signal

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See also: Signal

English[edit]

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 Signal on Wikipedia

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Alternative forms[edit]

Etymology[edit]

From Old French segnal, seignal or Medieval Latin signāle, noun use of the neuter of Late Latin signālis, from Latin signum.

Pronunciation[edit]

Noun[edit]

signal (plural signals)

  1. A sign made to give notice of some occurrence, command, or danger, or to indicate the start of a concerted action.
    • Milton
      All obeyed / The wonted signal and superior voice / Of this great potentate.
  2. An on-off light, semaphore, or other device used to give an indication to another person.
  3. (of a radio, TV, telephone, internet, etc) An electrical or electromagnetic action, normally a voltage that is a function of time that conveys the information of the radio or TV program or of communication with another party.
    My mobile phone can't get a signal in the railway station.
  4. A token; an indication; a foreshadowing; a sign.
    • Shakespeare
      The weary sun [] / Gives signal of a goodly day to-morrow.
    • De Foe
      There was not the least signal of the calamity to be seen.
  5. Useful information, as opposed to noise.
  6. (computing, Unix) A simple interprocess communication used to notify a process or thread of an occurrence.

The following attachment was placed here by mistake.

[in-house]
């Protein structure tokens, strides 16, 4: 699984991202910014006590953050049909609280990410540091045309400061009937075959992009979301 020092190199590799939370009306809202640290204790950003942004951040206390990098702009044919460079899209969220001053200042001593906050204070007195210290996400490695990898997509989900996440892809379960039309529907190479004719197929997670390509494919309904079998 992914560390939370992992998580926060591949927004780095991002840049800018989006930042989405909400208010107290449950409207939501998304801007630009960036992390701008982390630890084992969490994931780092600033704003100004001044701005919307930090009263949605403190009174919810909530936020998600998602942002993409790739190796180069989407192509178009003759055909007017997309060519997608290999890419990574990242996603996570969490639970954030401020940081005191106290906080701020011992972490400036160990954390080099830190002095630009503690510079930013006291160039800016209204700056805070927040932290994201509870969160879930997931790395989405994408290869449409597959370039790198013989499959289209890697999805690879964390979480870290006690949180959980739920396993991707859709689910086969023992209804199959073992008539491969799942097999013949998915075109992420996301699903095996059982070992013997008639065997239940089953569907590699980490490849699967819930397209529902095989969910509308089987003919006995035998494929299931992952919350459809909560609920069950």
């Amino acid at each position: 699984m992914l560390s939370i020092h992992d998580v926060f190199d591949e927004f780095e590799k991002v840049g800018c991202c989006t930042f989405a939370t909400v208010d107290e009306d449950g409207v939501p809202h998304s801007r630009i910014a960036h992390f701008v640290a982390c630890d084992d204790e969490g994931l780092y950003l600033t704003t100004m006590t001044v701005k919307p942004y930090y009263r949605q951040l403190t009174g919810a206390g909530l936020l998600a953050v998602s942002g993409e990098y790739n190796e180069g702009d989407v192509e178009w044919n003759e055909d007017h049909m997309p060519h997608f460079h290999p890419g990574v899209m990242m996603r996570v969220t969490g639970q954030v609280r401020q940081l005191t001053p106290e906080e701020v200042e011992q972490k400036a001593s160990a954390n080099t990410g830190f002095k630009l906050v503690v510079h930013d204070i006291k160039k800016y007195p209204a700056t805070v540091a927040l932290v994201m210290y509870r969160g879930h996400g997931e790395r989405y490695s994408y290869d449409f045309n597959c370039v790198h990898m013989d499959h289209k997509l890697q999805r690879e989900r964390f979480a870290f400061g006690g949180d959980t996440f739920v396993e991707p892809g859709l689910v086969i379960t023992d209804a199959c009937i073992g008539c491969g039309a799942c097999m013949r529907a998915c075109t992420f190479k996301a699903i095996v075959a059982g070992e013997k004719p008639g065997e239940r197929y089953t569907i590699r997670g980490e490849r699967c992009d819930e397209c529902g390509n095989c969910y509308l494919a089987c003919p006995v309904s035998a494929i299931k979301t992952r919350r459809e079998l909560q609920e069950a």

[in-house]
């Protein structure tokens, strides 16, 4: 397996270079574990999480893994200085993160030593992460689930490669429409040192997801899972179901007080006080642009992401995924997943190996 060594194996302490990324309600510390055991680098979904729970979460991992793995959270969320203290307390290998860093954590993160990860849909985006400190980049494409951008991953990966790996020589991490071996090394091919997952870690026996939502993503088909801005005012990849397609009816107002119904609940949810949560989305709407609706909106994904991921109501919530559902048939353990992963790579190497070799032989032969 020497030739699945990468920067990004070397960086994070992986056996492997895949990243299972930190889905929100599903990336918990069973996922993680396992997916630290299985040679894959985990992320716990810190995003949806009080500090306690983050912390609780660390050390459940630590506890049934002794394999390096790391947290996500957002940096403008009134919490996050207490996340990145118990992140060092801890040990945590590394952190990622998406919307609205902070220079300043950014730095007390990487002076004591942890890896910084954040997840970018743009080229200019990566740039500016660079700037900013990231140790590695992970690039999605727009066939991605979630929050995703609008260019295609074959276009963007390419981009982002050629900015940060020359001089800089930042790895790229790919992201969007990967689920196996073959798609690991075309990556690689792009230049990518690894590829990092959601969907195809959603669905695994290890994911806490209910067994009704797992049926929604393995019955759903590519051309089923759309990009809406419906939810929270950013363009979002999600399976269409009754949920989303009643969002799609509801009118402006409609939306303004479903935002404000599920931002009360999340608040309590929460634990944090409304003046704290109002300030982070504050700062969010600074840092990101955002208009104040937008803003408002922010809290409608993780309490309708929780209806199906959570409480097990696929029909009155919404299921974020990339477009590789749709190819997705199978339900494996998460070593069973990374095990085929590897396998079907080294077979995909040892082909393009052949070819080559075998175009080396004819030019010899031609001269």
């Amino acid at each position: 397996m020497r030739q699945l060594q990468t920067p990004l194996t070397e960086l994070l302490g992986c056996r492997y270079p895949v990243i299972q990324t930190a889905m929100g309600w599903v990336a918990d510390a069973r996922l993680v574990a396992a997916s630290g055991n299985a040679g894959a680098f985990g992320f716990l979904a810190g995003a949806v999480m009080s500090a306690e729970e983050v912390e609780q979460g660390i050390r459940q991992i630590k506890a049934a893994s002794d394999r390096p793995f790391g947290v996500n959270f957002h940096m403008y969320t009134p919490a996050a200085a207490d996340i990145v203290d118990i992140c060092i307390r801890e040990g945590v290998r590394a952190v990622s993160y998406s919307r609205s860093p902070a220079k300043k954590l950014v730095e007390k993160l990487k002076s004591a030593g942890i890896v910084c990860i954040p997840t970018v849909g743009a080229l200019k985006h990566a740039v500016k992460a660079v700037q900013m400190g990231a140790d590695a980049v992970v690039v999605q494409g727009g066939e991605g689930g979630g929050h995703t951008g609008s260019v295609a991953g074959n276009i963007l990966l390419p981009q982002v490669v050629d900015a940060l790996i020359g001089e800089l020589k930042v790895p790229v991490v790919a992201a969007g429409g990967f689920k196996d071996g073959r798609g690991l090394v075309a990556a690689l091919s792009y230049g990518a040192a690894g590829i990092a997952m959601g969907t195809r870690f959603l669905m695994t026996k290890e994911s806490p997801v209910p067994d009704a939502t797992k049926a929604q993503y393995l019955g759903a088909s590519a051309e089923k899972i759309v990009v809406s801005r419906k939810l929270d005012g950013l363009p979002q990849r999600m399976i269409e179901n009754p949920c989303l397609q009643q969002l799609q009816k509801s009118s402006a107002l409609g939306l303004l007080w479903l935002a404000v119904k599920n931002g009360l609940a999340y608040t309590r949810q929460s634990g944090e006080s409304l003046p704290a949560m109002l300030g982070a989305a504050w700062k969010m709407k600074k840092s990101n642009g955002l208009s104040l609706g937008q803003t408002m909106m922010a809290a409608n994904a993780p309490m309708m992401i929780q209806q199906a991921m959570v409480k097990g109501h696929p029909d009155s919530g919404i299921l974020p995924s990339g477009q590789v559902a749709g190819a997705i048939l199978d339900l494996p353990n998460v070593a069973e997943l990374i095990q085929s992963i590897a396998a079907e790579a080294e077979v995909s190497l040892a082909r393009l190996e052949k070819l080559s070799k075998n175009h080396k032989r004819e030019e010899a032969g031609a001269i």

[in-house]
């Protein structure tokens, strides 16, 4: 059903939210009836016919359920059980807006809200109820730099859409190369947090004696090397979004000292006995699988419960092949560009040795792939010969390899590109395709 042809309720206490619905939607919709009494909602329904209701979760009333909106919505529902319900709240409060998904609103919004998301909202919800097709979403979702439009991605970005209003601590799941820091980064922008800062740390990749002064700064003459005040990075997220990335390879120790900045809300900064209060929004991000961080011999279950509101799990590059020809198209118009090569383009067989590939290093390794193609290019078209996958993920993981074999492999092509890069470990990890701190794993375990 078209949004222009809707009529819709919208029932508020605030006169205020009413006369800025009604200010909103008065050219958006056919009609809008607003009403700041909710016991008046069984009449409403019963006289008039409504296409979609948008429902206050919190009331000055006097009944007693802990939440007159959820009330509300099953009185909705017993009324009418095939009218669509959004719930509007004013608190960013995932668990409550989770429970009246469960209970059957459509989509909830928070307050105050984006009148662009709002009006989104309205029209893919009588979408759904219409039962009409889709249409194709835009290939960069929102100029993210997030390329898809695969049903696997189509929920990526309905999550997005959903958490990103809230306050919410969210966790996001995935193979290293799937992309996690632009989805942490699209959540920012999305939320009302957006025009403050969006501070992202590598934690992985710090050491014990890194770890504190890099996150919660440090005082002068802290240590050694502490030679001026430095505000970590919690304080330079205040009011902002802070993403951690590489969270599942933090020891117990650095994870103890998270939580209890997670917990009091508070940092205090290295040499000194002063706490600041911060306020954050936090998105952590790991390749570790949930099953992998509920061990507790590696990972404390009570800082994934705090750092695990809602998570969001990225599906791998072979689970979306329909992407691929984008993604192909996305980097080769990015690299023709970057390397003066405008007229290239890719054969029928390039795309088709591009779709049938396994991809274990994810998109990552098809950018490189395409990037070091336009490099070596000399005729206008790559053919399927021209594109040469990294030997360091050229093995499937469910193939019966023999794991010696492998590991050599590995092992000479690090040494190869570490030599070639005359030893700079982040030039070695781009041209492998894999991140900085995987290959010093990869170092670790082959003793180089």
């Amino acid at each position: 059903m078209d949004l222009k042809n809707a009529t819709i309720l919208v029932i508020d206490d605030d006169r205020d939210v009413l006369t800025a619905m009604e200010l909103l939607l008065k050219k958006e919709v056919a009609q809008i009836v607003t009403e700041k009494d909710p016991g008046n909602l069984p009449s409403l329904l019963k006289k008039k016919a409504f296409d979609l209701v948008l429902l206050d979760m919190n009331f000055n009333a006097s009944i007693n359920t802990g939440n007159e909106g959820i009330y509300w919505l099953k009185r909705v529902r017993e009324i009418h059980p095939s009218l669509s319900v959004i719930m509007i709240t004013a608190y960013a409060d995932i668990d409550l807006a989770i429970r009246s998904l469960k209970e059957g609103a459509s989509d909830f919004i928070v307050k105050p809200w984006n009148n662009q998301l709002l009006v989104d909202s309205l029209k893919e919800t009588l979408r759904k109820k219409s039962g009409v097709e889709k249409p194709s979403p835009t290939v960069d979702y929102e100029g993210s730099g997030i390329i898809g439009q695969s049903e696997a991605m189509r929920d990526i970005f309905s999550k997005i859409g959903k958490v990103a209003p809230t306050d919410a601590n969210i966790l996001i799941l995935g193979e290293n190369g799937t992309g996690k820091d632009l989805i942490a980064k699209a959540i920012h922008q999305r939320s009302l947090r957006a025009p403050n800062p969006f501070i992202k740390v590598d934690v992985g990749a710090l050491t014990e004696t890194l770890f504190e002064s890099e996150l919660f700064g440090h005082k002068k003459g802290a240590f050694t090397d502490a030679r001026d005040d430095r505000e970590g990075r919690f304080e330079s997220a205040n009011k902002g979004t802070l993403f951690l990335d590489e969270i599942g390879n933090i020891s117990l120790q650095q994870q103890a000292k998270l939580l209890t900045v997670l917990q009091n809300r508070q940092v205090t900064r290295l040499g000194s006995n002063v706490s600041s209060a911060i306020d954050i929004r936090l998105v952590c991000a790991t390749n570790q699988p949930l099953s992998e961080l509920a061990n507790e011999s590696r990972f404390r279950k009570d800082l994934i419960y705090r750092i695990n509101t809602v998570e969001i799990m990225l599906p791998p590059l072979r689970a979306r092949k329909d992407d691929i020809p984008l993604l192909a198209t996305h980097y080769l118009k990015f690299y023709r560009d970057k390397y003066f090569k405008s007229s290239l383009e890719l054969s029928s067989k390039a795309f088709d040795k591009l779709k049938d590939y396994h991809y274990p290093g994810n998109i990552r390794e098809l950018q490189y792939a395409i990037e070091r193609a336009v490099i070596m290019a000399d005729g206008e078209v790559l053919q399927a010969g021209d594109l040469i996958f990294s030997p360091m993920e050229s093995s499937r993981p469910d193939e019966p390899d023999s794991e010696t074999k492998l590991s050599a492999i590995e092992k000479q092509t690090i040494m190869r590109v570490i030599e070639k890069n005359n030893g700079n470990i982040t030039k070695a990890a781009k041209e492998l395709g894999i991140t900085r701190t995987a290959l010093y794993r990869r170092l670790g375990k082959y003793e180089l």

Antonyms[edit]

  • (useful information): noise

Derived terms[edit]

Translations[edit]

See also[edit]

Verb[edit]

signal (third-person singular simple present signals, present participle (UK) signalling or (US) signaling, simple past and past participle (UK) signalled or (US) signaled)

  1. To indicate.

Translations[edit]

Adjective[edit]

signal (not comparable)

  1. Standing above others in rank, importance, or achievement.
    a signal exploit; a signal service; a signal act of benevolence
    • Milton
      As signal now in low, dejected state / As erst in highest, behold him where he lies.

Related terms[edit]

Anagrams[edit]


Danish[edit]

Noun[edit]

signal n (definite singular signalet, indefinite plural signaler, definite plural signalerne)

  1. a signal

French[edit]

Etymology[edit]

Re-latinization of Old French segnal, from Medieval Latin signale, from Late Latin signālis, from Latin signum.

Pronunciation[edit]

Noun[edit]

signal m (plural signaux)

  1. signal

Related terms[edit]

Anagrams[edit]

External links[edit]


Norwegian Bokmål[edit]

Noun[edit]

signal n (definite singular signalet, indefinite plural signal / signaler, definite plural signala / signalene)

  1. a signal

Norwegian Nynorsk[edit]

Noun[edit]

signal n (definite singular signalet, indefinite plural signal, definite plural signala)

  1. a signal

Serbo-Croatian[edit]

Etymology[edit]

From German Signal, from Medieval Latin signale, from Latin signum.

Pronunciation[edit]

  • IPA(key): /sǐɡnaːl/
  • Hyphenation: sig‧nal

Noun[edit]

sìgnāl m (Cyrillic spelling сѝгна̄л)

  1. signal

Declension[edit]

References[edit]

  • signal” in Hrvatski jezični portal

Swedish[edit]

Noun[edit]

signal c (definite singular signalen, indefinite plural signaler, definite plural signalerna)

  1. a signal

Vilamovian[edit]

Etymology[edit]

From Old French segnal, seignal or Medieval Latin signāle, noun use of the neuter of Late Latin signālis, from Latin signum.

Noun[edit]

signal n (plural signale)

  1. signal